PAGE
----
The Forest: The Trudge, by Tyler Smith
There is a forest in Japan that is known for its sadness and mythology. For years, people have gone into the forest to commit suicide. Dozens of bodies are found there every year. To walk through it is to feel the despair of thousands of people who were so miserable in this life, they couldn’t wait to get to the next one. If ever there were a great setting for a supernatural horror film, it is the Aokigahara Forest.
That the director of The Forest, Jason Zada, and his screenwriters manage to so fully squander the mystery and eeriness of this wondrous place is almost unforgivable. When Japanese and Korean horror films have produced some of the most unsettling and haunting films of the last two decades, one would think that a supernatural film taking place in a notoriously terrifying forest in Japan would automatically be dripping with an atmosphere of longing and dread.
But, no, while The Forest does have some unsettling sequences, it mostly settles into a conventional pace with forgettable characters occasionally startled by unearned jump scares. It is the quintessential January horror movie: mildly interesting but wholly unmemorable.
The story starts out well enough, with Sarah (played by a hardworking Natalie Dormer) flying to Japan to find her troubled twin sister, Jess. When she is informed that her sister was seen walking into the Aokigahara Forest, she enlists a sympathetic, but mysterious, American journalist (Taylor Kinney) to help her on her journey. The two are joined by a Japanese guide (Yukiyoshi Ozawa), whose job it is to provide exposition and hushed warnings.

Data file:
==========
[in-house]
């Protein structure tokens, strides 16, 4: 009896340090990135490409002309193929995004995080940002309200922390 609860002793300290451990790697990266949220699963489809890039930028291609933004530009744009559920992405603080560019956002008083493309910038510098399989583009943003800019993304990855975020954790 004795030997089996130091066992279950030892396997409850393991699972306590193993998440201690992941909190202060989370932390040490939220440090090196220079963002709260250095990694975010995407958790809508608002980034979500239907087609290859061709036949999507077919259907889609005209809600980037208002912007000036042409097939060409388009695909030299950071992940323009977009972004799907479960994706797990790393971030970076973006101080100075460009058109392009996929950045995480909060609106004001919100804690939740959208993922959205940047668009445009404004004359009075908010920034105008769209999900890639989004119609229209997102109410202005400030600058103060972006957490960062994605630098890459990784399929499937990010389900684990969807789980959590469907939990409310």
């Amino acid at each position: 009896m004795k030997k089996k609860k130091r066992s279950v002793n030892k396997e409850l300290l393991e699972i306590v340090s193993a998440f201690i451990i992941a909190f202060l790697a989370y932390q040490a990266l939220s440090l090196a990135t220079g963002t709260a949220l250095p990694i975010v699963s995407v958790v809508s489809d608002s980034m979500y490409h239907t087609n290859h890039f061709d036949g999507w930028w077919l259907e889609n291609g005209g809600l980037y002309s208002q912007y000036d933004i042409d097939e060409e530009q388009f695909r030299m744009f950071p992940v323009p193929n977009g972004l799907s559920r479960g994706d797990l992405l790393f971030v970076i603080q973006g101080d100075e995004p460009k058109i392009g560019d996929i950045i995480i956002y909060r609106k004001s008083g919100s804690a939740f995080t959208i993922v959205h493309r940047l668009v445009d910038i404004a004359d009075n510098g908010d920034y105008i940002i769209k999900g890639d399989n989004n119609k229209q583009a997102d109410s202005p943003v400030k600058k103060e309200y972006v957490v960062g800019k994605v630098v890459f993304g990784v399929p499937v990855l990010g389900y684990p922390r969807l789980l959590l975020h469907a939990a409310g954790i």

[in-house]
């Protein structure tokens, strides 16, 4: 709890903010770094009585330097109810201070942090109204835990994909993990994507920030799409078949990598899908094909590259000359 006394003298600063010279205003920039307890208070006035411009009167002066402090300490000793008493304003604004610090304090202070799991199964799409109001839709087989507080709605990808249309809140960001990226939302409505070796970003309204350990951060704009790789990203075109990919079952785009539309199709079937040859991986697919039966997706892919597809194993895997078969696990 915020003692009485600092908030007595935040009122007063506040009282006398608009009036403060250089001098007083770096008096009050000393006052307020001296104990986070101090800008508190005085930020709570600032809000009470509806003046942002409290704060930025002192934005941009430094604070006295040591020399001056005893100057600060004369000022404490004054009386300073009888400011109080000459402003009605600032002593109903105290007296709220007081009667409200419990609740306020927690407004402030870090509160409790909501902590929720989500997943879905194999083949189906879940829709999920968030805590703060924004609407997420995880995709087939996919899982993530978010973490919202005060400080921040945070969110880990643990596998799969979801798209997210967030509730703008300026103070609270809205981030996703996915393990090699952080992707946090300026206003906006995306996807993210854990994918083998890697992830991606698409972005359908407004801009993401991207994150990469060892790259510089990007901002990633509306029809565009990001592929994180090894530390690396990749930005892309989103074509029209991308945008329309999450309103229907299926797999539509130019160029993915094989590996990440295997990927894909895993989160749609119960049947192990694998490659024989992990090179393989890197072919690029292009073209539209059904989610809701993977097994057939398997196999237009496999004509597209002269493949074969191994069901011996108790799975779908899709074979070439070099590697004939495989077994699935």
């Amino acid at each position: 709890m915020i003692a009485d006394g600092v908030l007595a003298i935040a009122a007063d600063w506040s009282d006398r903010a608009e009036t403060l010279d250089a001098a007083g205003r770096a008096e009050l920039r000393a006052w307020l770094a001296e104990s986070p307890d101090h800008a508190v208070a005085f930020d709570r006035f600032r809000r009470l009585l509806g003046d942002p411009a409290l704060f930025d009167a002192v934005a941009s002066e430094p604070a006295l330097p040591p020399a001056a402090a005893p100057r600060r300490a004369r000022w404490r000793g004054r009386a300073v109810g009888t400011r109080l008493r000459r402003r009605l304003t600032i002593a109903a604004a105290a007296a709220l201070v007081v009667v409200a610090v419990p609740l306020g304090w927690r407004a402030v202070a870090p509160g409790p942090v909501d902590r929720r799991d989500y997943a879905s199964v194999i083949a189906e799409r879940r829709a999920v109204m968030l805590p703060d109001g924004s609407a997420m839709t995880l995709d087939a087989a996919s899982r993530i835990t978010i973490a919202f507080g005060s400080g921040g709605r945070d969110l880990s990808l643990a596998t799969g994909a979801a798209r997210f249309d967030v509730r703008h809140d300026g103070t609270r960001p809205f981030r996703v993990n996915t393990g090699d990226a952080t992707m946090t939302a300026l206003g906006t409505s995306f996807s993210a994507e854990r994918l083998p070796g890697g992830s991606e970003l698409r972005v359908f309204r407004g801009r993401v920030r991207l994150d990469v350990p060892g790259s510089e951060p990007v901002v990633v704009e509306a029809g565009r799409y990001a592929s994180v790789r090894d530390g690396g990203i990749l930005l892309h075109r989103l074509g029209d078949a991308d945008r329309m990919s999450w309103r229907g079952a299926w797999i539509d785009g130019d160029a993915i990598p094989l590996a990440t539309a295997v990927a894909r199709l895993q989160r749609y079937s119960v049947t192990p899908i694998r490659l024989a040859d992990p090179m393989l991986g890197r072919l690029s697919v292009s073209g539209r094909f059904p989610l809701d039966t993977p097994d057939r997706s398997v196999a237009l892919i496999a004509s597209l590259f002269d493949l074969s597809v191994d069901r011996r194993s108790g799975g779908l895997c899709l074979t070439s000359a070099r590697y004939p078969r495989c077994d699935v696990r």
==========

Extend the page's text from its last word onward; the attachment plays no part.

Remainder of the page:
Once in the forest, we are allowed some interesting imagery. A man hanging from a tree, long-abandoned cabins, yards of colored thread tied from tree to tree in order to help unsure travelers find their way back. With the stage set, Sarah stumbles upon her sister’s tent, but her sister is nowhere to be found. She decides to stay the night, prompting a dire response from their wary guide. He leaves Sarah and the journalist alone and the true horror starts.
Of course, a haunted forest at night seems like it should envelop our characters (and the audience), becoming more dense and inescapable with each passing minute. The forest should be dark and foreboding, pulling us deeper into its maze. Instead, Zada shoots the forest as fairly innocuous; a place where scary things happen, rather than a place that is inherently scary itself.
By the end of the film, we’ve been treated to a little bit of creepy imagery, but none of the mourning dread that a film like this demands. The confusion of the woods is occasionally touched upon (as in a scene in which a mountain stream seems to change direction), but the film mostly plays everything natural. That is to say, it plays everything neutral, and a haunted forest should never be neutral. It should be ever-present, whispering in our ear, tormenting us, until we finally relent and allow ourselves to become a part of it.
This is the film that The Forest could have been, but too often it is content to be just another horror movie. Like a thick fog, the film is a little frightening while we’re in the midst of it, but it quickly evaporates into nothingness.